This is pretty hilarious for anyone interested in currencies, McDonald’s, politics, Argentina, or The Economist. I happen to be interested in all five.
For years, press reports have suggested that the Argentine government has “leaned on Argentina’s McDonaldses to exercise restraint in their Big Mac pricing” because The Economist publishes a semi-tongue-in-cheek Big Mac Index that tracks purchasing power parity. See the full Slate article from 2012.
I snapped the picture above at a McDonald’s in Buenos Aires on December 3, 2014.
What’s so funny?
As you can see the Big Mac is 28 pesos, which is $3.28 at official exchange rates. What’s strange is how much cheaper the Big Mac is than the Triple Mac, and where the Big Mac’s price is on the list.
In much of the world including the United States, the Big Mac is the signature sandwich at McDonald’s. In Argentina, it is on the bottom of the price list and nowhere to be found on the large displays behind the counter. Instead, Argentine McDonaldses push the Triple Mac, which is a Big Mac with a third 0.1 pound patty. For that extra patty, you pay almost double the price, 55 pesos.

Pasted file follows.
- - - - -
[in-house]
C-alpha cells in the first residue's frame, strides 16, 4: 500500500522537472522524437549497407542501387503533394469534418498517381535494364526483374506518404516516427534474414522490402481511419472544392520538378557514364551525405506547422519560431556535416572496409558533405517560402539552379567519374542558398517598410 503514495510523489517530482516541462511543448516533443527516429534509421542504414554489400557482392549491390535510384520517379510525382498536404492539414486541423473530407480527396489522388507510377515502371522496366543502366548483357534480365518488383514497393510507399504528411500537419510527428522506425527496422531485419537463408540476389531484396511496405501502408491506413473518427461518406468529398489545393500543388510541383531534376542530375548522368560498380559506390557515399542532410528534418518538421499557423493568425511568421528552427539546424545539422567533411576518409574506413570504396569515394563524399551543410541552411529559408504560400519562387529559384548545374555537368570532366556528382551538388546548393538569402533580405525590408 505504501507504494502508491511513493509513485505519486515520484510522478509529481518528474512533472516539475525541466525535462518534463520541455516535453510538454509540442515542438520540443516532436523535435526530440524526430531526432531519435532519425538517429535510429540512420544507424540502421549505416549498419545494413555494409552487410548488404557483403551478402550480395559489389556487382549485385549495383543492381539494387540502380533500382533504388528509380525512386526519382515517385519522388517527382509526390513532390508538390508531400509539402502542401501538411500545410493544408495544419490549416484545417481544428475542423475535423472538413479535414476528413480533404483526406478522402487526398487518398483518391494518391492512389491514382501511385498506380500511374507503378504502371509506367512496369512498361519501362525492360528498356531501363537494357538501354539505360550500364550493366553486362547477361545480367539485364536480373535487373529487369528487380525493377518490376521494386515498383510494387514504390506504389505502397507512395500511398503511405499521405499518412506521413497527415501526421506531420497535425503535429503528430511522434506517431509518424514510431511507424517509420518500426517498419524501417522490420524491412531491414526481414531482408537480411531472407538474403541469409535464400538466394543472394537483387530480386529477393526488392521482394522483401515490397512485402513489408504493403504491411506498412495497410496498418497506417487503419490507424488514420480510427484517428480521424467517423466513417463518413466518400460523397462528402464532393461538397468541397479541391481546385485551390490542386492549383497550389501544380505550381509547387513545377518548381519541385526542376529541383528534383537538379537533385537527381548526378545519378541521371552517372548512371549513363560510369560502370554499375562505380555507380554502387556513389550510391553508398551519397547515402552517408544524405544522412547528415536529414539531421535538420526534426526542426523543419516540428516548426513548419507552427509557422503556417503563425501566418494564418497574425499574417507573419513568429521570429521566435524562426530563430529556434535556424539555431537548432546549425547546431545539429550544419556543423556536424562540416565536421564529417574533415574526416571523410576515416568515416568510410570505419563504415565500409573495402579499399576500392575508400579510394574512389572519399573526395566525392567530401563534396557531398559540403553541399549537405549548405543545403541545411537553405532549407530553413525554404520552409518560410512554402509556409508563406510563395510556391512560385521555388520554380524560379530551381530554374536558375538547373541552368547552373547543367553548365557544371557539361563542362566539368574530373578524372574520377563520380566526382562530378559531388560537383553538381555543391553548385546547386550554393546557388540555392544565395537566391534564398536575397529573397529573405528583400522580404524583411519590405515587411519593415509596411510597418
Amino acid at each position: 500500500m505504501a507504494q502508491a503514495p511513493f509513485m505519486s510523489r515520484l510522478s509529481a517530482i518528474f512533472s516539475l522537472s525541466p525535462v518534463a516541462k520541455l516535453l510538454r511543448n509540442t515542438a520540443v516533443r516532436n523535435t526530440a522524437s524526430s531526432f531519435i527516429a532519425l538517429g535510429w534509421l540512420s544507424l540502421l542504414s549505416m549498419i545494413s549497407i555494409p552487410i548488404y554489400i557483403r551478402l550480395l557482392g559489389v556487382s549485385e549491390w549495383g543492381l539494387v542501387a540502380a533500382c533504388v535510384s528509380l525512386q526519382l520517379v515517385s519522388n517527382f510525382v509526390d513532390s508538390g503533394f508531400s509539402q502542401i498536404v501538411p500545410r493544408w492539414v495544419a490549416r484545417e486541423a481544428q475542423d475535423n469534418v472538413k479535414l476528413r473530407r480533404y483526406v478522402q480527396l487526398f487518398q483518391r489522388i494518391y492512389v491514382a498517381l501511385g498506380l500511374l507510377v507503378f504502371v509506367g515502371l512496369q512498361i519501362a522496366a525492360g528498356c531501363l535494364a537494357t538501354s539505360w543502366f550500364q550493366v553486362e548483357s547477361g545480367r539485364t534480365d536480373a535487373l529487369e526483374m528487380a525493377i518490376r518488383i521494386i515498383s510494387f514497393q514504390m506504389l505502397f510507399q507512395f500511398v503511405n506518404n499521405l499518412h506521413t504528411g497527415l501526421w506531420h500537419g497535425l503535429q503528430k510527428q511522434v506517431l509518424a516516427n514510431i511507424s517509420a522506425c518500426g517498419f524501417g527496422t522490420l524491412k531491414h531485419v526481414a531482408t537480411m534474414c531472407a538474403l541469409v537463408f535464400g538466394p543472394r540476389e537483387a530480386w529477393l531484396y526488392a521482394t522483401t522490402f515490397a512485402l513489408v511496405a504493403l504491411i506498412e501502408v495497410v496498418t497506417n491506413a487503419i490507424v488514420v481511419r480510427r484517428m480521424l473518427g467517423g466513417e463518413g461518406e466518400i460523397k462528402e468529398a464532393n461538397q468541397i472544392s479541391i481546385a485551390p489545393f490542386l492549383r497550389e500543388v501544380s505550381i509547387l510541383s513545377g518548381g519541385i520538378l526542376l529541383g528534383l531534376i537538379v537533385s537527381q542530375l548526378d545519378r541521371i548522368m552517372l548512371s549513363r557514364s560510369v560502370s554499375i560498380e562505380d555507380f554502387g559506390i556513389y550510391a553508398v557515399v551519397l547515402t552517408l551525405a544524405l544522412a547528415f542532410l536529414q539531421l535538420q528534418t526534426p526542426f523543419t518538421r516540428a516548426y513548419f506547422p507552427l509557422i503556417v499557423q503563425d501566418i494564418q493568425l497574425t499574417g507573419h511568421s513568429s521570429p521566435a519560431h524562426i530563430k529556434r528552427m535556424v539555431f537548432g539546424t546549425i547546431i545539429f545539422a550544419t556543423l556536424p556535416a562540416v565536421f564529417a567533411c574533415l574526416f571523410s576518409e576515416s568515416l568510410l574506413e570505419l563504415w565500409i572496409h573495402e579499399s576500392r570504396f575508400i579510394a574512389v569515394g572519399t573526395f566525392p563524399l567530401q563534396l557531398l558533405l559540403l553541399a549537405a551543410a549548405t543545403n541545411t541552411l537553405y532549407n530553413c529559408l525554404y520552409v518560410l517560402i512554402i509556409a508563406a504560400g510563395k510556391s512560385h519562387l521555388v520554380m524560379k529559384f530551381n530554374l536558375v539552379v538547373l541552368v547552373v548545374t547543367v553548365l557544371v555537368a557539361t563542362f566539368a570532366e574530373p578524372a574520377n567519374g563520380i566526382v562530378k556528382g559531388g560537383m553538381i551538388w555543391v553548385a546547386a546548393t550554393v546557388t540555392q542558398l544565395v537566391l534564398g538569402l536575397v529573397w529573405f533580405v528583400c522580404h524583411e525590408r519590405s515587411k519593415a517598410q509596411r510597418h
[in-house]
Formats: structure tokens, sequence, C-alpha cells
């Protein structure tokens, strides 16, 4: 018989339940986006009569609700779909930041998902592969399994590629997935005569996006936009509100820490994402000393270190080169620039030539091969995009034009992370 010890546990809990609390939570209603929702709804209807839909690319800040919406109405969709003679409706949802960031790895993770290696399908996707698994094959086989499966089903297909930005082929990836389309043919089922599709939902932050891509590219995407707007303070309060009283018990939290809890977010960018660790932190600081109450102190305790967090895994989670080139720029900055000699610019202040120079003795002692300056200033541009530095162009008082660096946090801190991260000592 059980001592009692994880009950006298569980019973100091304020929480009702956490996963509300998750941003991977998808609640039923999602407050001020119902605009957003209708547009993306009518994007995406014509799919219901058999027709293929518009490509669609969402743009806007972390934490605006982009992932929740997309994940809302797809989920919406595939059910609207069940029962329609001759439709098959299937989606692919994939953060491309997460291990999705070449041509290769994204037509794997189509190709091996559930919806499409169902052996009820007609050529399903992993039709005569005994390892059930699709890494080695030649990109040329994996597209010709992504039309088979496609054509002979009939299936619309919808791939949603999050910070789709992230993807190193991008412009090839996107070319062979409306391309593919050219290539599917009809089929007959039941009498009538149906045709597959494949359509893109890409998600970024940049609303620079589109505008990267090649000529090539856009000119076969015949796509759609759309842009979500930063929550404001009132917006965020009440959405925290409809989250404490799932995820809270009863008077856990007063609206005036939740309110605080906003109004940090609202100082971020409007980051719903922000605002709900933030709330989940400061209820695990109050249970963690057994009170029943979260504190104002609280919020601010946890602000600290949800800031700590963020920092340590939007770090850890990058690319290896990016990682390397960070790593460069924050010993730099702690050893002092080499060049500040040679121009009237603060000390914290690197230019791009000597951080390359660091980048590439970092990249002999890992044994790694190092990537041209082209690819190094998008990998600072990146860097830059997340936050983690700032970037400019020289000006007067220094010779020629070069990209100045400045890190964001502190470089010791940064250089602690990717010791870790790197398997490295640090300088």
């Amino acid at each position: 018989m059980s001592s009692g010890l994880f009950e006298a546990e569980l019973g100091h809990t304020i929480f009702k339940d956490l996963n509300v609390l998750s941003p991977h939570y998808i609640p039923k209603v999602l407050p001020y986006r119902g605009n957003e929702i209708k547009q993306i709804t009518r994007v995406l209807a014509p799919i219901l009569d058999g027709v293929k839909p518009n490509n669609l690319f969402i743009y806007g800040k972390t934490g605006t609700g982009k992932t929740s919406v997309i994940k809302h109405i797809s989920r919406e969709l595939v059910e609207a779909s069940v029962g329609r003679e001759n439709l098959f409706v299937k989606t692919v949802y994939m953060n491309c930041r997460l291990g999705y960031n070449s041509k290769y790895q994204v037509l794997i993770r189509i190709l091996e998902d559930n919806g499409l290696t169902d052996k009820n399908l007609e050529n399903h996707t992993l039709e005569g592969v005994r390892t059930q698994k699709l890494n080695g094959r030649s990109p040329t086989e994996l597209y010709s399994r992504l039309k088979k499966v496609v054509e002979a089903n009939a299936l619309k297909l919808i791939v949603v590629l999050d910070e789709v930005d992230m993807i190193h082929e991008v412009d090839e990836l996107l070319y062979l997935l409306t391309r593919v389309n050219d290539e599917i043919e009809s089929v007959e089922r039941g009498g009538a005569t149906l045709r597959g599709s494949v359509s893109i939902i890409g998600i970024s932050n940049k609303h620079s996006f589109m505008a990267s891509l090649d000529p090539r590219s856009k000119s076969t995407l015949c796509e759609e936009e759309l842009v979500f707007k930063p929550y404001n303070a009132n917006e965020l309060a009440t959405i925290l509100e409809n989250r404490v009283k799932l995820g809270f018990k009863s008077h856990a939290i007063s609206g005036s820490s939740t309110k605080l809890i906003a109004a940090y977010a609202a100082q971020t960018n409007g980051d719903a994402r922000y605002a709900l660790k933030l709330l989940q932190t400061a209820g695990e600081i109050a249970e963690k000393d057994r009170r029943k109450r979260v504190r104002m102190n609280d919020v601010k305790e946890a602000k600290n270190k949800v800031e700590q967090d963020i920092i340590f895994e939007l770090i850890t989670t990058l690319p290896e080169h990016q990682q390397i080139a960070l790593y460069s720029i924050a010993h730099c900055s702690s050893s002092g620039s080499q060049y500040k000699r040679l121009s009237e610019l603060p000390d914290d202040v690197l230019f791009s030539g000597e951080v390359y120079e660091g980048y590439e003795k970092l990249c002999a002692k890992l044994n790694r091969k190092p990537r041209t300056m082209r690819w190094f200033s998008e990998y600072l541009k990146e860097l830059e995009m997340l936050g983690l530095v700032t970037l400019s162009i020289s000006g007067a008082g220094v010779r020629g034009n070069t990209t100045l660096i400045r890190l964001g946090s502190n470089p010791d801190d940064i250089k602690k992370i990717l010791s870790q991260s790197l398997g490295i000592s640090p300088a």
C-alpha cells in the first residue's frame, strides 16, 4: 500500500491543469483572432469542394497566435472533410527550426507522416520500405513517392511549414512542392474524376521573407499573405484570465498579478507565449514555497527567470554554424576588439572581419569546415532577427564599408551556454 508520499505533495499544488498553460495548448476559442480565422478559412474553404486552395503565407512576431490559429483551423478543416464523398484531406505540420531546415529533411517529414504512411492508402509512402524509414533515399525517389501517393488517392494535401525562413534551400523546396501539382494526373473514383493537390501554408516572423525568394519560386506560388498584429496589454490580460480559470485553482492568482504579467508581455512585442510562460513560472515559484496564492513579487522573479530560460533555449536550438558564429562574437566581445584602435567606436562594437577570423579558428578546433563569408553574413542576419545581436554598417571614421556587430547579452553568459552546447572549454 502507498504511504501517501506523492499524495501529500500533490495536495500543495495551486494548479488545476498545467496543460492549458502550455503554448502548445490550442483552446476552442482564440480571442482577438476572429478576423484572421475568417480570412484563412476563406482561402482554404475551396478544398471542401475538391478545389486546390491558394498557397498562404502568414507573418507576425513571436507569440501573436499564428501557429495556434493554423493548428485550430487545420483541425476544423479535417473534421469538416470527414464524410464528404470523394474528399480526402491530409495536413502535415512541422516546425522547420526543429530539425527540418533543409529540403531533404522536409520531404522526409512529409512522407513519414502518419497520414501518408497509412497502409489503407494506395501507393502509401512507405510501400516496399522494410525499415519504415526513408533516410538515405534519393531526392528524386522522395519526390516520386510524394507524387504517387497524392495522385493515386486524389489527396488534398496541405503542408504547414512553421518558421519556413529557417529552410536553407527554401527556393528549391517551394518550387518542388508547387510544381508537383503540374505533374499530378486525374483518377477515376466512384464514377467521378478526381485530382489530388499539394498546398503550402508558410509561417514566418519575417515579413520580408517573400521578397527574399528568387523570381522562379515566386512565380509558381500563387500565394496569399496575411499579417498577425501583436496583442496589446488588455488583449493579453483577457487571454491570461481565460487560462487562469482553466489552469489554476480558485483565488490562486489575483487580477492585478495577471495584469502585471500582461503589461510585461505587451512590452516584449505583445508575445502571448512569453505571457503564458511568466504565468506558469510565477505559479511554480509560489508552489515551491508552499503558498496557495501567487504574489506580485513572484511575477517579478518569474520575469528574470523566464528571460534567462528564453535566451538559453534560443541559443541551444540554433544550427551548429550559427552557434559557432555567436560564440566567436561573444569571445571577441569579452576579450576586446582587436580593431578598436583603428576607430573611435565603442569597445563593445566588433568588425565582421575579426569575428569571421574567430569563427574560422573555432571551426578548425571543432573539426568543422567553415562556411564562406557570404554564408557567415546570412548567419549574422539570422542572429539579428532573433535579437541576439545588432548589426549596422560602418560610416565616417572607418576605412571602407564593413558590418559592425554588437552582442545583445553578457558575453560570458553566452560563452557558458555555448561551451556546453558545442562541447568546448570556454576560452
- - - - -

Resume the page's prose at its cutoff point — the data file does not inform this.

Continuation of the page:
Fifty-five pesos is in line with other premium sandwich prices, which is where you might expect the Big Mac to be priced, instead of at its amazingly low 28 peso price.
Anyways, if you come to Argentina, skip the Big Mac and the Triple Mac. My pick for the best burger in the city is Burger Joint in Palermo. The Jamaican, Bleu, and Mexican are my three favorites. Get any with fries and a beer for 90 pesos (~$7 at Blue dollar rate and ~$11 at official rate.) Or skip the ground beef, and just chow down on huge, delicious steaks all over the city. I recommend Las Cabras in Palermo.